US Republican presidential nominee Donald Trump has outlined his plan to fight "radical Islamic terrorism" in a major policy speech.
The plan includes suspending visas from countries with ties to terrorism and "extreme vetting" of those applying to enter the US.
In a speech in Ohio, Mr Trump said applicants will be tested to determine if they shared Western liberal values, such as religious tolerance. Campaign officials said before the speech the test would have questions to address how each applicant viewed American values such as religious freedom, gender equality and gay rights.
The candidate said he would create a commission on radical Islam as one of his first acts if elected president.
He pledged to work with any nations willing to help the US defeat the Islamic State, welcoming alliances from any country that shared the mission to destroy "radical Islamic terrorism," regardless of other ideological beliefs.
The billionaire has revised his plan throughout his campaign, after initially, in December 2015, proposing a blanket ban on all Muslims entering the country.
After a shooting at a nightclub in Orlando, Florida, Mr Trump said he would temporarily ban immigration from countries with a previous history of terrorism against the US and other western countries.
In the latest proposal, citizens from some countries would not be issued visas but it was not clear which nations would be banned.
Mr Trump said the State Department and Department of Homeland Security would create a list of regions from which the US would not admit people.
Last week, Mr Trump outlined his economic agenda in a speech, but the economic plan was quickly overshadowed by the real estate mogul's claim that President Barack Obama had "founded" IS.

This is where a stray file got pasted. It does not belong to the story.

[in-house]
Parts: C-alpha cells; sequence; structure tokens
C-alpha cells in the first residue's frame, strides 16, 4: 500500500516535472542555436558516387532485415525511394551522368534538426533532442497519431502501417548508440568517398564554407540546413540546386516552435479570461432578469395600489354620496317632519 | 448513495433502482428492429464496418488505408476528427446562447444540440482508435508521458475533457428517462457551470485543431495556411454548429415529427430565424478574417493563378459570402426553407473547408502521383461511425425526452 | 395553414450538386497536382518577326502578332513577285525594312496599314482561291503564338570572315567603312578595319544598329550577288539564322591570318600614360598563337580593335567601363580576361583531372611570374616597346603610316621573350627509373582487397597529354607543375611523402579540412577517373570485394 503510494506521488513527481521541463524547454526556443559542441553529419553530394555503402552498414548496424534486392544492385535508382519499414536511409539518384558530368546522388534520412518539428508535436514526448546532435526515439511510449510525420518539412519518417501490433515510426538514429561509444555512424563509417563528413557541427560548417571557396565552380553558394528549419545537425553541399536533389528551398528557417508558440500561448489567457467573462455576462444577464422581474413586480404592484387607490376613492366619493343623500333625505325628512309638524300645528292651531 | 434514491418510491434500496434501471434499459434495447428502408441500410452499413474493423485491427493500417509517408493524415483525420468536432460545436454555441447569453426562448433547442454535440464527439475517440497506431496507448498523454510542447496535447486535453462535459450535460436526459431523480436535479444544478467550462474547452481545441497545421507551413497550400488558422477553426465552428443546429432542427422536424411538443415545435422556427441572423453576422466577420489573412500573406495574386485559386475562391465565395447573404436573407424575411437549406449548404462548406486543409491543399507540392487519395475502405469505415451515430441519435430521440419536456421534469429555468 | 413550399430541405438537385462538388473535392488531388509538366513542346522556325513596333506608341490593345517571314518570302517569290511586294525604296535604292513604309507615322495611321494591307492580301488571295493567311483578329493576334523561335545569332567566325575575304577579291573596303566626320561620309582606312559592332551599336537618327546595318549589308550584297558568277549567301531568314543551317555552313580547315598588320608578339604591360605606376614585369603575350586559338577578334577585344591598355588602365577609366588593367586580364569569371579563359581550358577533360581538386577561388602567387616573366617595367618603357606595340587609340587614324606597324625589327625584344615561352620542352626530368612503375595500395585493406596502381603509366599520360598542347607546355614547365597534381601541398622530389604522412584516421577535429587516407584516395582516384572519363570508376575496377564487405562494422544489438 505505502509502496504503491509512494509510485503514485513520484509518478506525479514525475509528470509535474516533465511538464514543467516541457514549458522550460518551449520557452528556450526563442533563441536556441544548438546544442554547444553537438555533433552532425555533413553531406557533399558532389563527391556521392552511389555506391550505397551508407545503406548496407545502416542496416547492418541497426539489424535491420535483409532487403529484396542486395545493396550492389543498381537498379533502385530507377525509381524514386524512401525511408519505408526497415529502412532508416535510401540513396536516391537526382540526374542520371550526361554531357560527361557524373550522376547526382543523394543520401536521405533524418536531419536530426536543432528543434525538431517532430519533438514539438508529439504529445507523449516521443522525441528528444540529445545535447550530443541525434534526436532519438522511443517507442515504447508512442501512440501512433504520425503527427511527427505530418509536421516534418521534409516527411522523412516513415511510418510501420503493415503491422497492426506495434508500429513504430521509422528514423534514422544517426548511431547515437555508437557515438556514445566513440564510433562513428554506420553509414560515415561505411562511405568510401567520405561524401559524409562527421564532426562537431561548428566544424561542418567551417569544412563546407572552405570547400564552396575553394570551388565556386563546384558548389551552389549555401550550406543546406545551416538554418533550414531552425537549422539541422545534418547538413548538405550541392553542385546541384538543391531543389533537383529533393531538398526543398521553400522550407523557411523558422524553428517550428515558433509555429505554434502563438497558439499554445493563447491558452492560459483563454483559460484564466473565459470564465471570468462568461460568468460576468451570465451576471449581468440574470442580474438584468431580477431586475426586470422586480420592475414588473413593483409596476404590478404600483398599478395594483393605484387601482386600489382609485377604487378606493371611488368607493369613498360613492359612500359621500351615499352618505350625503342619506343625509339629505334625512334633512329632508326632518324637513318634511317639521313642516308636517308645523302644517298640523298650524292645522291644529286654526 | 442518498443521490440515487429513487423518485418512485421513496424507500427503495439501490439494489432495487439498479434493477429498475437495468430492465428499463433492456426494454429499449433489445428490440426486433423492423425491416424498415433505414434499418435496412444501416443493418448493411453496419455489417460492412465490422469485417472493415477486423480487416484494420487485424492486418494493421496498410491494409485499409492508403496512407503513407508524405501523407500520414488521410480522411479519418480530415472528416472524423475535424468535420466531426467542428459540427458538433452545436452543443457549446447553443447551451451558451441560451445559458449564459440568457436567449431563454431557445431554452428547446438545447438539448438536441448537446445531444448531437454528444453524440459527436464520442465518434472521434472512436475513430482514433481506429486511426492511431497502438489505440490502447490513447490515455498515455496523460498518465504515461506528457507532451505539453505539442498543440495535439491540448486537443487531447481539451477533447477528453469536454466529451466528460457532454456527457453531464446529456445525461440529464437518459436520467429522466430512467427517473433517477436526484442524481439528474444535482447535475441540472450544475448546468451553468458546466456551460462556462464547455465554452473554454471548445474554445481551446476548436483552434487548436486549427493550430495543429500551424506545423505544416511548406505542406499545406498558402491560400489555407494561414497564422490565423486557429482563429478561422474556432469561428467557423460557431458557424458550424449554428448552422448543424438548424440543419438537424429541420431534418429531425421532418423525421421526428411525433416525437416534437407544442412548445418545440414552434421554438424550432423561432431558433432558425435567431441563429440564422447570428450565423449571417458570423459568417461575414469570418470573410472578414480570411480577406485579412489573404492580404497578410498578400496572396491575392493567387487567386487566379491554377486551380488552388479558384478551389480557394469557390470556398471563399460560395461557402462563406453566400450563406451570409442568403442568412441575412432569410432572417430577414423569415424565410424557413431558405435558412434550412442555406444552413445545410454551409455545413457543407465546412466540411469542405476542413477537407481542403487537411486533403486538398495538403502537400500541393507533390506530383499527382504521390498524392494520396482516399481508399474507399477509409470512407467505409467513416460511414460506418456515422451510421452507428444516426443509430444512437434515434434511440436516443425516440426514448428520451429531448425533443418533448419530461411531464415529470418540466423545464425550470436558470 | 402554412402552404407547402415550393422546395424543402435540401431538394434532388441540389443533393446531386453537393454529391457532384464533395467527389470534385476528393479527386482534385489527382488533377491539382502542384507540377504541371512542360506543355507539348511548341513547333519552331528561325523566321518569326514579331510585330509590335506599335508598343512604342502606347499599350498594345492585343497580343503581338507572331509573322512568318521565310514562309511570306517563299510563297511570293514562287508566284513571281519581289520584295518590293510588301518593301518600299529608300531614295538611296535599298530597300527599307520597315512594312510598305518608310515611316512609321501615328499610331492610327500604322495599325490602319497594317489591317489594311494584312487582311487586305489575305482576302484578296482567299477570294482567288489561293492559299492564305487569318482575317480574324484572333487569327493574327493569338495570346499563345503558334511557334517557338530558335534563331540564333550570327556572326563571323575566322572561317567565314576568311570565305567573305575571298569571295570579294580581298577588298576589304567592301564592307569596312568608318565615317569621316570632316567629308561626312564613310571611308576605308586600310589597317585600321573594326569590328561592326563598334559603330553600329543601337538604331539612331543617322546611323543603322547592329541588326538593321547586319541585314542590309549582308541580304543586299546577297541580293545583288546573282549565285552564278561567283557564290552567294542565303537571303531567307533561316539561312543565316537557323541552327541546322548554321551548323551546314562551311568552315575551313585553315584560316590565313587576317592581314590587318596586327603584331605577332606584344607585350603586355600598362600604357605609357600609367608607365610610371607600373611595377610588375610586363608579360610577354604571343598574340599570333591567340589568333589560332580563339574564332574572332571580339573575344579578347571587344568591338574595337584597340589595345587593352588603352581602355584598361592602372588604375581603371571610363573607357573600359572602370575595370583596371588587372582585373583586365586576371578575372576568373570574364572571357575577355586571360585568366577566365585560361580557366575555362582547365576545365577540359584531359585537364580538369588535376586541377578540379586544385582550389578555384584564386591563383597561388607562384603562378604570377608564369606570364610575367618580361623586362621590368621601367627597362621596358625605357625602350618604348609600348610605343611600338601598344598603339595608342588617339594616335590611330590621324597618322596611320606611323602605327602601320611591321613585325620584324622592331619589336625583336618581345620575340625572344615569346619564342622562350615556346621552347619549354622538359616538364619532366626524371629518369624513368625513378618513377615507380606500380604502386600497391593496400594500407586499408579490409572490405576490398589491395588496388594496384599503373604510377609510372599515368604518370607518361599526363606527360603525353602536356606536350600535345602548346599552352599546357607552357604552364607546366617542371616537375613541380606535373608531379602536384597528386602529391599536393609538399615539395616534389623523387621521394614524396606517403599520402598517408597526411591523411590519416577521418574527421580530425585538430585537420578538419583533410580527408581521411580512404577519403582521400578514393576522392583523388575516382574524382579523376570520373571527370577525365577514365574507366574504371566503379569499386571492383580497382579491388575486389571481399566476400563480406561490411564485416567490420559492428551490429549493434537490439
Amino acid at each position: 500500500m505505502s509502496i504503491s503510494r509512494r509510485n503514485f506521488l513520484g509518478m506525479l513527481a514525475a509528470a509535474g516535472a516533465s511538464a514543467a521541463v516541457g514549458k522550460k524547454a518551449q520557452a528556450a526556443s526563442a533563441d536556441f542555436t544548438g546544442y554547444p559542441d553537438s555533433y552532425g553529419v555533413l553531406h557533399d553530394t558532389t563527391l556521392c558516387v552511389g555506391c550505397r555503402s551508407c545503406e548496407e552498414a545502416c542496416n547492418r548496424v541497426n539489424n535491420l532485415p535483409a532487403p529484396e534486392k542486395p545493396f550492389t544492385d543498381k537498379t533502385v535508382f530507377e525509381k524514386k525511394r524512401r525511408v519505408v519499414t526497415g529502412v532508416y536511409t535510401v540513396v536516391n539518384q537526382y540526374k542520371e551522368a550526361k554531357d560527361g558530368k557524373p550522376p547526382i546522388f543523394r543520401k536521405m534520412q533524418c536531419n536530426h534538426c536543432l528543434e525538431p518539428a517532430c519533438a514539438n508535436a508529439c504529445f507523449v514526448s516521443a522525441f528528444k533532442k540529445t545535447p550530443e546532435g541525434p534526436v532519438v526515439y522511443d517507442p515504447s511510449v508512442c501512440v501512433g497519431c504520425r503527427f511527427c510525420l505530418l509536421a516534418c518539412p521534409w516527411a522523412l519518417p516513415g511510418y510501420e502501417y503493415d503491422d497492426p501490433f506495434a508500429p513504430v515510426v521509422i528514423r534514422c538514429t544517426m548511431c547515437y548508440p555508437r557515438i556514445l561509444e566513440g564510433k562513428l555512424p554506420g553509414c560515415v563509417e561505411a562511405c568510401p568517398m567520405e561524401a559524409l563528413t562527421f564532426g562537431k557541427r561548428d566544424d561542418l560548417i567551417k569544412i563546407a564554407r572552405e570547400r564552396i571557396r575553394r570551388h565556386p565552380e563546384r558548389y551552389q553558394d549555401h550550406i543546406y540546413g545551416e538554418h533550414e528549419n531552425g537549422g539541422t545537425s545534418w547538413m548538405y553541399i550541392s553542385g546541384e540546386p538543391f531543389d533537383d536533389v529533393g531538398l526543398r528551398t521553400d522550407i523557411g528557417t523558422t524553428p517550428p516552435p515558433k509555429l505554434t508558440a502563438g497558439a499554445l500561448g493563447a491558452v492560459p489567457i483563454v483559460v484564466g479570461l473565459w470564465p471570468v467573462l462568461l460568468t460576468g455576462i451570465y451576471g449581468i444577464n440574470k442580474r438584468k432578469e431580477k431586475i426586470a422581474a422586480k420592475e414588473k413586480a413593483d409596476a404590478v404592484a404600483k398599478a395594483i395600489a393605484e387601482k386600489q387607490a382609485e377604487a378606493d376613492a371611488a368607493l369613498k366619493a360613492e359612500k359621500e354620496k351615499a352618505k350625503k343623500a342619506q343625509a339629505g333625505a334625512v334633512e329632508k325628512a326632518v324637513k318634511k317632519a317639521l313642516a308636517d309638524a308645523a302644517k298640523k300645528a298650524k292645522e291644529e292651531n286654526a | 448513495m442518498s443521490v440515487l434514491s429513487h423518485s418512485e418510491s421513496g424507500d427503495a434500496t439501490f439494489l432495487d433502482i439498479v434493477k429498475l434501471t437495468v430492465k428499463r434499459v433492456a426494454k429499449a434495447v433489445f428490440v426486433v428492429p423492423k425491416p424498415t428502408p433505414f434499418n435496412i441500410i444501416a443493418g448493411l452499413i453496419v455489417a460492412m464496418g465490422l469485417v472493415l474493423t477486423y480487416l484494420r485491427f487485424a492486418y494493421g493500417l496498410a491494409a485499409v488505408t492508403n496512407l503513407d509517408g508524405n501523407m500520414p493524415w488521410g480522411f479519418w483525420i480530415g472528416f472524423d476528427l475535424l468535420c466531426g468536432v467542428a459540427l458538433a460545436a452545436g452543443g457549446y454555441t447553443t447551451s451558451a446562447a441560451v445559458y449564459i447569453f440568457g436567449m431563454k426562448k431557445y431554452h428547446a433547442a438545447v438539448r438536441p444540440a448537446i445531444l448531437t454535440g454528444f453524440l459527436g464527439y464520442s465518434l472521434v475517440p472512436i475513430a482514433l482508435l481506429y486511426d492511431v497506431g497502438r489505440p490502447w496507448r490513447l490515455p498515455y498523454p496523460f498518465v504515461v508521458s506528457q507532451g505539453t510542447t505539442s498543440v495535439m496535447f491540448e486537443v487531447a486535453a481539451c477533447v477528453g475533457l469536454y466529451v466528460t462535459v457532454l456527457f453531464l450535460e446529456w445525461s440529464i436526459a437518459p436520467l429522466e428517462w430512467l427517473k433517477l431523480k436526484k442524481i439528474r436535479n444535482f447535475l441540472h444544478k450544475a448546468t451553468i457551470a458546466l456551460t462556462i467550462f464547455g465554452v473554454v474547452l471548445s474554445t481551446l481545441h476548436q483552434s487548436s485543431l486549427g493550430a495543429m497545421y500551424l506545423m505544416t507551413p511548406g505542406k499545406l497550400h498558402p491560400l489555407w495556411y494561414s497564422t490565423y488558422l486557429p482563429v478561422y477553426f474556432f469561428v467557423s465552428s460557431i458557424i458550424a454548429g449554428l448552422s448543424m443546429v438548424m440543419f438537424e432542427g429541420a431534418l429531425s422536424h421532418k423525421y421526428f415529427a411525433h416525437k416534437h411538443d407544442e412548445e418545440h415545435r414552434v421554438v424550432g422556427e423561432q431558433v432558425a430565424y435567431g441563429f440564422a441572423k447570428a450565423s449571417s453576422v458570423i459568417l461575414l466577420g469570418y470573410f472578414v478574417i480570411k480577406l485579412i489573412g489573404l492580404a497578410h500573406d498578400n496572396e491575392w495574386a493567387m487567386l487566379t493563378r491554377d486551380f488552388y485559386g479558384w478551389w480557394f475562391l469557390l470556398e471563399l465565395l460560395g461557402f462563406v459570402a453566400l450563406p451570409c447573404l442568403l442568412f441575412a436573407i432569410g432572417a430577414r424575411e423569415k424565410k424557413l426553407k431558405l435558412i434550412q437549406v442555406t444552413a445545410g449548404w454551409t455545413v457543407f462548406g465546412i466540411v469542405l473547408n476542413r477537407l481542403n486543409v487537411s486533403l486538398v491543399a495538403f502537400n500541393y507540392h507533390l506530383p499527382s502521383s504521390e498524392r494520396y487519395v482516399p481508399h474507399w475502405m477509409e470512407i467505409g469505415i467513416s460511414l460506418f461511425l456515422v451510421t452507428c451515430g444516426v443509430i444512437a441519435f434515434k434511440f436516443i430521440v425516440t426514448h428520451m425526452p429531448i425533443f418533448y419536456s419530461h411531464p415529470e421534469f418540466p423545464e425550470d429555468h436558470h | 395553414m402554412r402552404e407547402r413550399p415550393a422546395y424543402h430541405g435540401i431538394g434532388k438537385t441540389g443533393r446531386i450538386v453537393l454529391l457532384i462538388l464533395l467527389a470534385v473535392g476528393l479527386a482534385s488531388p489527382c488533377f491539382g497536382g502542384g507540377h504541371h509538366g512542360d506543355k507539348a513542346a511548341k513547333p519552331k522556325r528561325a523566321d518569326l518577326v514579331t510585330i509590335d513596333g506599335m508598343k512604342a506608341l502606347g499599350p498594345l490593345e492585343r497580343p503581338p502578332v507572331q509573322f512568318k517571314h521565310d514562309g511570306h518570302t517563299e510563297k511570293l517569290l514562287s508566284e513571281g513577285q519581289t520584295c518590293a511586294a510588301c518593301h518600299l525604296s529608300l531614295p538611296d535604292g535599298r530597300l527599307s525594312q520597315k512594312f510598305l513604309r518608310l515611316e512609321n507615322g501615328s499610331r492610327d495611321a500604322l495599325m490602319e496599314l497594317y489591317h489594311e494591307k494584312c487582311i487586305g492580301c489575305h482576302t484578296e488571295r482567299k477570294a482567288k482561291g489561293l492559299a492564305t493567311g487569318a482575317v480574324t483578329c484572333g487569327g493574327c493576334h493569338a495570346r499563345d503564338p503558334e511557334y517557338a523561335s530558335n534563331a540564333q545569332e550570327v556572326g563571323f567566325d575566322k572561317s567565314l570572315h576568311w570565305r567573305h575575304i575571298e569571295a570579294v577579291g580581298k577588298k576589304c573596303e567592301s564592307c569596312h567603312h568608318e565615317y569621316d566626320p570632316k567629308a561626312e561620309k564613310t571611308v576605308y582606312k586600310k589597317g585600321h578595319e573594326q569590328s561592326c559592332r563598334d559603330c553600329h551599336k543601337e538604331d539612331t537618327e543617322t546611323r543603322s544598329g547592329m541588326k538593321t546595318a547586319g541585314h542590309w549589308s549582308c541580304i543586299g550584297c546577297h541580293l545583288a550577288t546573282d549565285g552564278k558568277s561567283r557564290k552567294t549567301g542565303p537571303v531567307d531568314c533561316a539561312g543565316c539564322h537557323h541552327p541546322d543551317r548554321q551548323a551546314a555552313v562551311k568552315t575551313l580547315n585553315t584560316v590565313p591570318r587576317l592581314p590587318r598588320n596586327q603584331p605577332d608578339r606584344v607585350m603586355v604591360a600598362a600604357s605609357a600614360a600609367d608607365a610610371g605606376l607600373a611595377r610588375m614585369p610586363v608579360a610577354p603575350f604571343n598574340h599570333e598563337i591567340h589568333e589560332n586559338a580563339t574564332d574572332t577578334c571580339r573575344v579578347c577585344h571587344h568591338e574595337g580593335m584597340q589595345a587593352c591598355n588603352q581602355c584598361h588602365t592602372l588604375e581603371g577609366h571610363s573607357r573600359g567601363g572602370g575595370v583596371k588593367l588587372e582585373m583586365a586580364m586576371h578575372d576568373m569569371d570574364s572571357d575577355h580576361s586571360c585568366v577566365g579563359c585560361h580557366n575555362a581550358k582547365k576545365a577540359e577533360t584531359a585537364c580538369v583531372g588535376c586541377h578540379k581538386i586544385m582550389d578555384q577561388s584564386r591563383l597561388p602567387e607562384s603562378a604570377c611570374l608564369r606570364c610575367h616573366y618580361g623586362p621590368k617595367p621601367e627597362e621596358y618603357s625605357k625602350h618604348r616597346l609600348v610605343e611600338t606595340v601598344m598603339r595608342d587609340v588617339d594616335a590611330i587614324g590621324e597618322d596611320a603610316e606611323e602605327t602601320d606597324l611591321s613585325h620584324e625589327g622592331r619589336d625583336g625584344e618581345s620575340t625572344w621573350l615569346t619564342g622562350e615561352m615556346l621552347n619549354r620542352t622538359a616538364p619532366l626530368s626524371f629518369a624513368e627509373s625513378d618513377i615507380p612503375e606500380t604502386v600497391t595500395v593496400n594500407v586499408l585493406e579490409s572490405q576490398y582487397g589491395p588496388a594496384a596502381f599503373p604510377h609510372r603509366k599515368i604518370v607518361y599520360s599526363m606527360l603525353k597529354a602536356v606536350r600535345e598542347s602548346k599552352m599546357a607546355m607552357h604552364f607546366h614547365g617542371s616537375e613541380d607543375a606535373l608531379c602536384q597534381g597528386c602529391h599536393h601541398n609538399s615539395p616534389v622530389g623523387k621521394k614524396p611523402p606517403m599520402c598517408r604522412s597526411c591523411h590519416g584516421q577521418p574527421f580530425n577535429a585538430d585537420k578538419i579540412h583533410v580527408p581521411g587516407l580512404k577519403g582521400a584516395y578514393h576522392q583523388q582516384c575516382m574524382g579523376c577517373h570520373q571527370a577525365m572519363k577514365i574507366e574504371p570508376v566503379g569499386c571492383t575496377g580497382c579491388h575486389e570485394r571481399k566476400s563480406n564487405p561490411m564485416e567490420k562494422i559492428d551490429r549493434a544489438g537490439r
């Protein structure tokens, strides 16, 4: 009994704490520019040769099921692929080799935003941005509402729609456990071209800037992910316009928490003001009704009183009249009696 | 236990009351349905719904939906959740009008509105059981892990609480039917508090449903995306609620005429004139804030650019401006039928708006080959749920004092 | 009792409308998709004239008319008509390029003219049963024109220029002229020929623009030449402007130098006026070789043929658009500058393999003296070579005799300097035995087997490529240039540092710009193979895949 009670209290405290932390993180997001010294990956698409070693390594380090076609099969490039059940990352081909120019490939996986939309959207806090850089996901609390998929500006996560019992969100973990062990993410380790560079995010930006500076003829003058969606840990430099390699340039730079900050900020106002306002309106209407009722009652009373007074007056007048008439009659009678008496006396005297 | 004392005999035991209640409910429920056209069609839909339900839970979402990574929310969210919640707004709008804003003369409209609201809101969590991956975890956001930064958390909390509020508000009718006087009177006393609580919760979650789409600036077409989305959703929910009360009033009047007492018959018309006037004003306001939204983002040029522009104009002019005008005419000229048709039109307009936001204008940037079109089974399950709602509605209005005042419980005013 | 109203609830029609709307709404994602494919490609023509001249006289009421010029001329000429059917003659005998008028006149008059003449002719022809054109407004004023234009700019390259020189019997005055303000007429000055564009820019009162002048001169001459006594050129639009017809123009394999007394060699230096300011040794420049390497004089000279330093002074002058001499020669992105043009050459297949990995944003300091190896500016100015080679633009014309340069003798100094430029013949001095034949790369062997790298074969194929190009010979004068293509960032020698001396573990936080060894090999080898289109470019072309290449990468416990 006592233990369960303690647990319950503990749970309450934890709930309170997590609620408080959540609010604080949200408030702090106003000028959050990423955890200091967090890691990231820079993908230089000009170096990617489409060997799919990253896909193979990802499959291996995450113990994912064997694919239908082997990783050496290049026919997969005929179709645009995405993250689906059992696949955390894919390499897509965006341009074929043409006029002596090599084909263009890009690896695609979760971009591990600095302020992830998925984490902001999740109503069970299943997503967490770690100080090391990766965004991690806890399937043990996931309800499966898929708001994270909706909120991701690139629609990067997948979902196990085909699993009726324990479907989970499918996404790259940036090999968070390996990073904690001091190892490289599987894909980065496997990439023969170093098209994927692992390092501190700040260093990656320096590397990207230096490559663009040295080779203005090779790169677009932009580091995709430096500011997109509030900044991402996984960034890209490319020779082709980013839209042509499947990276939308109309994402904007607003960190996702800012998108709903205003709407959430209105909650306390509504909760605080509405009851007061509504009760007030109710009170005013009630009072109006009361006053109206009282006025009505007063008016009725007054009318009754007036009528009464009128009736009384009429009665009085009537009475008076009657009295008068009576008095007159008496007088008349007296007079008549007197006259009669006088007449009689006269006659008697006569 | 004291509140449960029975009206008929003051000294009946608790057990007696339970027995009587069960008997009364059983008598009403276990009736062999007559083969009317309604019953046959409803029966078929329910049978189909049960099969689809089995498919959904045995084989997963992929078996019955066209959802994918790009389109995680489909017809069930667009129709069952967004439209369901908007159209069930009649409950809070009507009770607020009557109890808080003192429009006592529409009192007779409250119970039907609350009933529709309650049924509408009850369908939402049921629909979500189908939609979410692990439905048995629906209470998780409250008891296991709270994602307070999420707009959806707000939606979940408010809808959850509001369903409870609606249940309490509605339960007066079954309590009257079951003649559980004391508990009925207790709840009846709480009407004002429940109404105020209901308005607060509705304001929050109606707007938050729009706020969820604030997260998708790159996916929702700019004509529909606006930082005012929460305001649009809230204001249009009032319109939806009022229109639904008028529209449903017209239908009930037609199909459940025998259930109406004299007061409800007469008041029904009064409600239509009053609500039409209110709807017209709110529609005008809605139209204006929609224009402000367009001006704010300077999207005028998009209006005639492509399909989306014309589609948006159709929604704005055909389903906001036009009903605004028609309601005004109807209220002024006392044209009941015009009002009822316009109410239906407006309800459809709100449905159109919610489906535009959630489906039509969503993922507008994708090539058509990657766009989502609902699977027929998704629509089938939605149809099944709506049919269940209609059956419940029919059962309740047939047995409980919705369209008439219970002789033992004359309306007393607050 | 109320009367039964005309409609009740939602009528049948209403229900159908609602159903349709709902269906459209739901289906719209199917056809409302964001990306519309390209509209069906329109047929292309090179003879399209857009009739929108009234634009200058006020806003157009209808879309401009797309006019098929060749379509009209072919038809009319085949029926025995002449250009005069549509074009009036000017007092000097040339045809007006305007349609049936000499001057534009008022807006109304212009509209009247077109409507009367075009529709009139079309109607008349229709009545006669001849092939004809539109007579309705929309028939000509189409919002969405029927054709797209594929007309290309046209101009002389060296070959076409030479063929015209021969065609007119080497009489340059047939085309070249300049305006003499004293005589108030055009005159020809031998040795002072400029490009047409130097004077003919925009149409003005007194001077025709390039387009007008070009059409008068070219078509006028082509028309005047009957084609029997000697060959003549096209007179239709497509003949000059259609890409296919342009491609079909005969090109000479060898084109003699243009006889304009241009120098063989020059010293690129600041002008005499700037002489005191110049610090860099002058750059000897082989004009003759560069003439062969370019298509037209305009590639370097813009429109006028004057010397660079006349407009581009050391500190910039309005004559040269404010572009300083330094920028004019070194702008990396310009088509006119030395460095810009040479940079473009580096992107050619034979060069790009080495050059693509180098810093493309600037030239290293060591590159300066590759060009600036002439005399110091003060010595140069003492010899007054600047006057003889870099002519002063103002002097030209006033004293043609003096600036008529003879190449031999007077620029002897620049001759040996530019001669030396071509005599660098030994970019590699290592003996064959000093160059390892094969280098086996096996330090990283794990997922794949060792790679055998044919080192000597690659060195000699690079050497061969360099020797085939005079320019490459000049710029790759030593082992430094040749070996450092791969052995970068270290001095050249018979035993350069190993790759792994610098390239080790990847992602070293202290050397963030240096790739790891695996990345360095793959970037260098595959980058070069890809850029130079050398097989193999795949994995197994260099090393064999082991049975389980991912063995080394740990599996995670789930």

Recent polls show he is significantly trailing behind Hillary Clinton in key battleground states.
Wall Street Journal takes Trump to task
Conservative newspaper The Wall Street Journal issued a sharply worded warning to Mr Trump to fix his stumbling White House campaign in the next three weeks, or step down.
The Journal's editorial board, which generally favours Republicans, has been critical of Mr Trump and has questioned his conservative credentials, but its warning on Monday was its strongest attack yet.
It echoed growing alarm about Mr Trump's candidacy among many leading Republicans who have been slow to embrace him, or have completely distanced themselves.
It urged his backers to push the candidate to conduct himself with a more presidential demeanour and begin running a more disciplined campaign.
"If they can't get Mr. Trump to change his act by Labor Day, the GOP will have no choice but to write off the nominee as hopeless and focus on salvaging the Senate and House and other down-ballot races," it said.
- BBC / Reuters